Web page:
Nontronite is the iron(III) rich member of the smectite group of clay minerals. Nontronites typically have a chemical composition consisting of more than ~30% Fe 3 and less than ~12% Al 2O3 (ignited basis). Nontronite has very few economic deposits like montmorillonite Like montmorillonite, nontronite can have variable amounts of adsorbed water associated with the interlayer surfaces and the exchange cations.
A typical structural formula for nontronite is Ca.5(Si The dioctahedral sheet of nontronite is composed mainly of trivalent iron (Fe3+) cations, although some substitution by trivalent aluminium (Al3+) and divalent magnesium (Mg2+) does occur. The tetrahedral sheet is composed mainly of silicon (Si4+), but can have substantial (about 1 in 8) substitution of either Fe3+ or Al3+, or combinations of these two cations. Thus, nontronite typically is characterised by having most (usually greater than 60%) of the layer charge located in the tetrahedral sheet. The layer charge is typically balanced by divalent calcium (Ca2+) or magnesium (Mg2+).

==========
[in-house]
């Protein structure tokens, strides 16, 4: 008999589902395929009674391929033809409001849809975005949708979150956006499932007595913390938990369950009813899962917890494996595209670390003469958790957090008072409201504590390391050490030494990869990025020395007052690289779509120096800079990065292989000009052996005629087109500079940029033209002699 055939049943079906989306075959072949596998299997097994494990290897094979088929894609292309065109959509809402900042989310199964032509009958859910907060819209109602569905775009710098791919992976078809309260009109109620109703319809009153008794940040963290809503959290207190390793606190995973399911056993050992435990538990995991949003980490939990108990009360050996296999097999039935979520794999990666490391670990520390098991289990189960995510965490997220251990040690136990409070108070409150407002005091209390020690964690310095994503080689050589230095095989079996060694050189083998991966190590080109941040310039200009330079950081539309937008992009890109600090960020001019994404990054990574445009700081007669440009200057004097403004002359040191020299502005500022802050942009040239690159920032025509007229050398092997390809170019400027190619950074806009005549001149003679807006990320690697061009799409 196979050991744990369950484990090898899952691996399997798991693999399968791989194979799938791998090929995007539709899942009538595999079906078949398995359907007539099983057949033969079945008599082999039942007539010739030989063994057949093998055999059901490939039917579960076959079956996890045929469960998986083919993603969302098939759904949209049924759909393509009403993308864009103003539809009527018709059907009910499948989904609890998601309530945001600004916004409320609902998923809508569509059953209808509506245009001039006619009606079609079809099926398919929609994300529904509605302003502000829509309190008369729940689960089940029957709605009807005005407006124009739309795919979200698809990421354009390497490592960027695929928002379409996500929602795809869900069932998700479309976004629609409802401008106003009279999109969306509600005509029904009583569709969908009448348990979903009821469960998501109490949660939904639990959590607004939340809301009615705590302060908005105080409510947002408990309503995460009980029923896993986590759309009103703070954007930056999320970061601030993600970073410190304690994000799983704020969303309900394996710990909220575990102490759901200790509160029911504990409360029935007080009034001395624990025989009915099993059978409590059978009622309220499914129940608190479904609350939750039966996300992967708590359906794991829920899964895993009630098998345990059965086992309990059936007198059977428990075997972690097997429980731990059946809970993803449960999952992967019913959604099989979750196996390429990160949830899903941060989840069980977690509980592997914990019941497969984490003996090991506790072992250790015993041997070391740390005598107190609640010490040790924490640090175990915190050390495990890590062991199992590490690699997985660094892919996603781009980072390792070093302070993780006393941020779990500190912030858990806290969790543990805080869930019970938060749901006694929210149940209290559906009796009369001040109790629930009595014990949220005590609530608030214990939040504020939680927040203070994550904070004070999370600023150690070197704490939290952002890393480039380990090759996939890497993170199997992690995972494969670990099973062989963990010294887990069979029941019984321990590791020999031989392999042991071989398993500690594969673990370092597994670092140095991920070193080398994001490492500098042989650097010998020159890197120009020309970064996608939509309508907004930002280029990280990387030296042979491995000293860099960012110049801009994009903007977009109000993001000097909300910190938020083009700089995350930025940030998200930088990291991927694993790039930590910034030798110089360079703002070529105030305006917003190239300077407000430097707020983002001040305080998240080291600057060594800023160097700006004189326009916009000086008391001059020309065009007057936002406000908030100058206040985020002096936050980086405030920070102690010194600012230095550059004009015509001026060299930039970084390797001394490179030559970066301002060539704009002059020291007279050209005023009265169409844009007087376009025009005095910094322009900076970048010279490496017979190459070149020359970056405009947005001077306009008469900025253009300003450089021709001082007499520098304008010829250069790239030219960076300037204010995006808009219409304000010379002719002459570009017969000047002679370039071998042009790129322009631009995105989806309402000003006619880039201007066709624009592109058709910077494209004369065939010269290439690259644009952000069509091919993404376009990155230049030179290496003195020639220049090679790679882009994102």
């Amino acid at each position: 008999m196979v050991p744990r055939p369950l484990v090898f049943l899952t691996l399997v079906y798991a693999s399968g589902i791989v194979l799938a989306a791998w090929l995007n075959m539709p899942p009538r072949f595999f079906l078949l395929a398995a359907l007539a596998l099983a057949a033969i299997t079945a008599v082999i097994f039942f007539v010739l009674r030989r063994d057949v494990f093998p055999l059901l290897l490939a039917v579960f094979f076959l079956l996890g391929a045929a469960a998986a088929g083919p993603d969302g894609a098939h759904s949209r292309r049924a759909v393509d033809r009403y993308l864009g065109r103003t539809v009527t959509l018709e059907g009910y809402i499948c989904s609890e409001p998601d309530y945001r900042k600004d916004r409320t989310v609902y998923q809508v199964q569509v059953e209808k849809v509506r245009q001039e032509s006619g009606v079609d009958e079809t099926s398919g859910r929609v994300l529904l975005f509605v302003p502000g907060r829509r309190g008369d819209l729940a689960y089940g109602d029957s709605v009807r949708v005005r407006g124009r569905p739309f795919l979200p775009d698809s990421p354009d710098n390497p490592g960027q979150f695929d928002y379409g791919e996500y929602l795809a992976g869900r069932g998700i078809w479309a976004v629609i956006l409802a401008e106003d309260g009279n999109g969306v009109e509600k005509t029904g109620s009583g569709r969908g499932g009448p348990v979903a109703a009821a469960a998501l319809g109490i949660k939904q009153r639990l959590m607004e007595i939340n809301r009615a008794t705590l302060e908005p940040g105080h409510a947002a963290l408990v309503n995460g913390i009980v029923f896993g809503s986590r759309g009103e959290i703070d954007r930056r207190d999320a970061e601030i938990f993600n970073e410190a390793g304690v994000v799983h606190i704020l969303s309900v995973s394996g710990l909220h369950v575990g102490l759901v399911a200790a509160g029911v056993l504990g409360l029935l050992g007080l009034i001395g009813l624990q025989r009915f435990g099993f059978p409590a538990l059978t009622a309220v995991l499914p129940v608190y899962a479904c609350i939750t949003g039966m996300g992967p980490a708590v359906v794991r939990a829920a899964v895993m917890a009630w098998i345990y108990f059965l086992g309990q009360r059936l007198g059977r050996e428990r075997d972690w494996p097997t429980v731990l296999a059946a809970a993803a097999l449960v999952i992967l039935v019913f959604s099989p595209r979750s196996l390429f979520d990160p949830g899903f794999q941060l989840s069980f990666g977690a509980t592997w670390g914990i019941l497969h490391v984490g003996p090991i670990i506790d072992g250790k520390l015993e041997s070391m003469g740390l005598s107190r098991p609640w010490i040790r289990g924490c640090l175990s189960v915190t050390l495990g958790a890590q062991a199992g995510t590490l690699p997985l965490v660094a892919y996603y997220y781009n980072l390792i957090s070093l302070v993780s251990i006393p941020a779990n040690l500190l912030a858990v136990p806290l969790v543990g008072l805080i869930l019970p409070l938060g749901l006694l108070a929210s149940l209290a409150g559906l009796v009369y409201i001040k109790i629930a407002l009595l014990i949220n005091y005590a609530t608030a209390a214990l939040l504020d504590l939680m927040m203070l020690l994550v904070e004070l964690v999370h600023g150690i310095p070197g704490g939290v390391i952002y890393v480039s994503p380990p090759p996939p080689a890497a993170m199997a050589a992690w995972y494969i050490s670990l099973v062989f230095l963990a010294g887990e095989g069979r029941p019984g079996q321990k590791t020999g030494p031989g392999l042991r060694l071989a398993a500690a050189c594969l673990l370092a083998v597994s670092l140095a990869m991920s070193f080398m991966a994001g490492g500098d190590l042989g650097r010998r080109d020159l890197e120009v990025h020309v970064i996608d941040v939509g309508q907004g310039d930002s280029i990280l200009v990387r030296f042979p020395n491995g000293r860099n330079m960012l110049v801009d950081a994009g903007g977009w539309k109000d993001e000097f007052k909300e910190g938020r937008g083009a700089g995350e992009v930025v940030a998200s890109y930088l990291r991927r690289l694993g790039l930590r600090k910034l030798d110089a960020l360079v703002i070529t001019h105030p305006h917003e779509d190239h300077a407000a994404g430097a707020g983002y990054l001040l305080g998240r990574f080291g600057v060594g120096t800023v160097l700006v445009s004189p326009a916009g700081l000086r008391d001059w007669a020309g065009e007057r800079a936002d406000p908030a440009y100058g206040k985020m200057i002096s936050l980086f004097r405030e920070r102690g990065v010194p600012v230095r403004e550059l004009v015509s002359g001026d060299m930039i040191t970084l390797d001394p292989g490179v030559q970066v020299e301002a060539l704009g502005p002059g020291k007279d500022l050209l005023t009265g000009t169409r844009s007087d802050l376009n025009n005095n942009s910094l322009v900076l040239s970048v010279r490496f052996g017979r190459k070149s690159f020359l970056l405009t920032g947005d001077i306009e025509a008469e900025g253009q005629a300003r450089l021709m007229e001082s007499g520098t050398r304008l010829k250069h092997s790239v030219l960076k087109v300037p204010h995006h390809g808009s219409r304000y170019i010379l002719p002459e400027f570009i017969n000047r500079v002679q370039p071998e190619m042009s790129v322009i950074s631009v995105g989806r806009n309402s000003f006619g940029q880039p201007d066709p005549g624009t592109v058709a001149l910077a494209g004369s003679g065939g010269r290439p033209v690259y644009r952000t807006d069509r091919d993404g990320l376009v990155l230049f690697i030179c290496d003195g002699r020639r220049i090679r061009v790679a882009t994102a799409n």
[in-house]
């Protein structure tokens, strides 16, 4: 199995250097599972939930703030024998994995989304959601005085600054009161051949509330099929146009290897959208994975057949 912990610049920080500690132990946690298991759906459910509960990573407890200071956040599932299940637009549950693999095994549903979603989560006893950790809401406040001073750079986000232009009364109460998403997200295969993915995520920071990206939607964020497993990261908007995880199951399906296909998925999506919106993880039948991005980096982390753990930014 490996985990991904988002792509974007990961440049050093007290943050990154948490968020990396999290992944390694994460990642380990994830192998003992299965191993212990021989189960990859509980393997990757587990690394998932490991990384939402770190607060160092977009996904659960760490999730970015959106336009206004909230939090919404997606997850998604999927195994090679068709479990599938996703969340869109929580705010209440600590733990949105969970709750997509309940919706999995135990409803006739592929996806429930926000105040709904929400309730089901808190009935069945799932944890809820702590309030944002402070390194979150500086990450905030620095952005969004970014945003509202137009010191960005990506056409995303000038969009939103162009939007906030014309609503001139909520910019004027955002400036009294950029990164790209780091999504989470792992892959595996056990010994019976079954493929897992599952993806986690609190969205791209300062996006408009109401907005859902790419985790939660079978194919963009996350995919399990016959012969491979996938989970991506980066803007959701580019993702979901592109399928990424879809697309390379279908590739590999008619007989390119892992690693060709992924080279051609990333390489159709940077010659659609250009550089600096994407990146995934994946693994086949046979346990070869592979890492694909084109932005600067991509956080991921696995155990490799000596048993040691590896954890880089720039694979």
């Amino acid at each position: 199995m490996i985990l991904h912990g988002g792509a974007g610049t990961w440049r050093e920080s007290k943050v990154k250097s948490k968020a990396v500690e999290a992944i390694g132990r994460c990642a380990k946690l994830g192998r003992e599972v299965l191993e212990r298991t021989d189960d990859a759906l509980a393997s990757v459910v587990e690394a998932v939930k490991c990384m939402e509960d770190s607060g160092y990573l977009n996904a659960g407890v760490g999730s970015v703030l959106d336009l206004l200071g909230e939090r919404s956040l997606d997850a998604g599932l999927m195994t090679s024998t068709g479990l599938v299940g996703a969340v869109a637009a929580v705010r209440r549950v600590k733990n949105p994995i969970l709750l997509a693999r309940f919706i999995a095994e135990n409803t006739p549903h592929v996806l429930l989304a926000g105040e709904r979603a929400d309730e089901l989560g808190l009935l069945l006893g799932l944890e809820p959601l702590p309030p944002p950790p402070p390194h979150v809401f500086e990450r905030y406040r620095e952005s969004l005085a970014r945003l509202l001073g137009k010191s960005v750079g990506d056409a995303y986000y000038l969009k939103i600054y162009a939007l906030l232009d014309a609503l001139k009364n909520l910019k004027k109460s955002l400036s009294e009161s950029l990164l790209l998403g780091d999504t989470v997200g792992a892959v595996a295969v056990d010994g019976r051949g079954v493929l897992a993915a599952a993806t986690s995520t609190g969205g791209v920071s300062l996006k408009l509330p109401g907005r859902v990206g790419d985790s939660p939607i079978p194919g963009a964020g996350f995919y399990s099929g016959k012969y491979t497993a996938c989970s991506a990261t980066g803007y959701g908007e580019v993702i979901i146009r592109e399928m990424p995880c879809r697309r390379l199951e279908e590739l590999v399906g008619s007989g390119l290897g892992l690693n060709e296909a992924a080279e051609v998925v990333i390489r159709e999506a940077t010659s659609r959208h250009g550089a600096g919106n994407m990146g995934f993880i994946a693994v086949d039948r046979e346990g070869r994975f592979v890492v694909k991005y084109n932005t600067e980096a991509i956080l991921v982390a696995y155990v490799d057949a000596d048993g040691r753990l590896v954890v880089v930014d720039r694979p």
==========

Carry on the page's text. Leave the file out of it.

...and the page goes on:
Nontronite forms from the weathering and basalts , precipitation of iron and silicon rich hydrothermal Some evidence suggests that microorganisms may play an important role in their formation. Microorganisms are also involved in reduction of structural iron in nontronite when soils undergo anoxia, and the reduced form of the clay appears to be highly reactive towards certain pollutants, perhaps contributing to the destruction of these compounds in the environment.
The only known commercially viable and operational nontronite mine is located in Canterbury, New Zealand. The mine is operated by Palmer Resources and the finished products are used internationally in industrial applications (pulp & paper, surface coating) and in cosmetics marketed as New Zealand Glacial Clay.